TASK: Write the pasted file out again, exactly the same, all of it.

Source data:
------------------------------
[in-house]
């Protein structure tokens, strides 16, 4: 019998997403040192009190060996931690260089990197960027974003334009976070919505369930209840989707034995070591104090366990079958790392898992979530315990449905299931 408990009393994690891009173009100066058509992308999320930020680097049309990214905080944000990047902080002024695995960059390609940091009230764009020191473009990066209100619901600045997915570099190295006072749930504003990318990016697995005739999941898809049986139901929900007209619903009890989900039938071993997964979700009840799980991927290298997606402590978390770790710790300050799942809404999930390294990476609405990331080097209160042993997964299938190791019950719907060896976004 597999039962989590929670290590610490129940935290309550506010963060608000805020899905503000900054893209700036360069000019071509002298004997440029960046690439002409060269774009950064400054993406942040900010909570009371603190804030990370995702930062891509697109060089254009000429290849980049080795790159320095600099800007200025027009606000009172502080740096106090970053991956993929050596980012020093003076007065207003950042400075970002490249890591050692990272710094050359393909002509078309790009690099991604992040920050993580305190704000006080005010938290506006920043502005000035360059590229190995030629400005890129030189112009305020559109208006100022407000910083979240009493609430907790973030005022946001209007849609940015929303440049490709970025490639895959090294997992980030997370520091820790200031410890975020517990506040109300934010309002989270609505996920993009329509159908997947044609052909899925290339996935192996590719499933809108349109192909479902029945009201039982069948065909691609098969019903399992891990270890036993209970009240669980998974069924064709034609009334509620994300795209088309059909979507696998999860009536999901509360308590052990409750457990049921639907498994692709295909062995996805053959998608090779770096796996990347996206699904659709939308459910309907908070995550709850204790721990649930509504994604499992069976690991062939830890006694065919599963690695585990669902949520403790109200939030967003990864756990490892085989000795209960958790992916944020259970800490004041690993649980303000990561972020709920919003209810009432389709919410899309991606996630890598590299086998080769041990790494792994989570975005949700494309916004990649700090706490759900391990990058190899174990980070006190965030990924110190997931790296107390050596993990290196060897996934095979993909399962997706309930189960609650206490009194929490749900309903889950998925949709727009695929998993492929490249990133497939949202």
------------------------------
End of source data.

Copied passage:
[in-house]
């Protein structure tokens, strides 16, 4: 019998997403040192009190060996931690260089990197960027974003334009976070919505369930209840989707034995070591104090366990079958790392898992979530315990449905299931 408990009393994690891009173009100066058509992308999320930020680097049309990214905080944000990047902080002024695995960059390609940091009230764009020191473009990066209100619901600045997915570099190295006072749930504003990318990016697995005739999941898809049986139901929900007209619903009890989900039938071993997964979700009840799980991927290298997606402590978390770790710790300050799942809404999930390294990476609405990331080097209160042993997964299938190791019950719907060896976004 597999039962989590929670290590610490129940935290309550506010963060608000805020899905503000900054893209700036360069000019071509002298004997440029960046690439002409060269774009950064400054993406942040900010909570009371603190804030990370995702930062891509697109060089254009000429290849980049080795790159320095600099800007200025027009606000009172502080740096106090970053991956993929050596980012020093003076007065207003950042400075970002490249890591050692990272710094050359393909002509078309790009690099991604992040920050993580305190704000006080005010938290506006920043502005000035360059590229190995030629400005890129030189112009305020559109208006100022407000910083979240009493609430907790973030005022946001209007849609940015929303440049490709970025490639895959090294997992980030997370520091820790200031410890975020517990506040109300934010309002989270609505996920993009329509159908997947044609052909899925290339996935192996590719499933809108349109192909479902029945009201039982069948065909691609098969019903399992891990270890036993209970009240669980998974069924064709034609009334509620994300795209088309059909979507696998999860009536999901509360308590052990409750457990049921639907498994692709295909062995996805053959998608090779770096796996990347996206699904659709939308459910309907908070995550709850204790721990649930509504994604499992069976690991062939830890006694065919599963690695585990669902949520403790109200939030967003990864756990490892085989000795209960958790992916944020259970800490004041690993649980303000990561972020709920919003209810009432389709919410899309991606996630890598590299086998080769041990790494792994989570975005949700494309916004990649700090706490759900391990990058190899174990980070006190965030990924110190997931790296107390050596993990290196060897996934095979993909399962997706309930189960609650206490009194929490749900309903889950998925949709727009695929998993492929490249990133497939949202």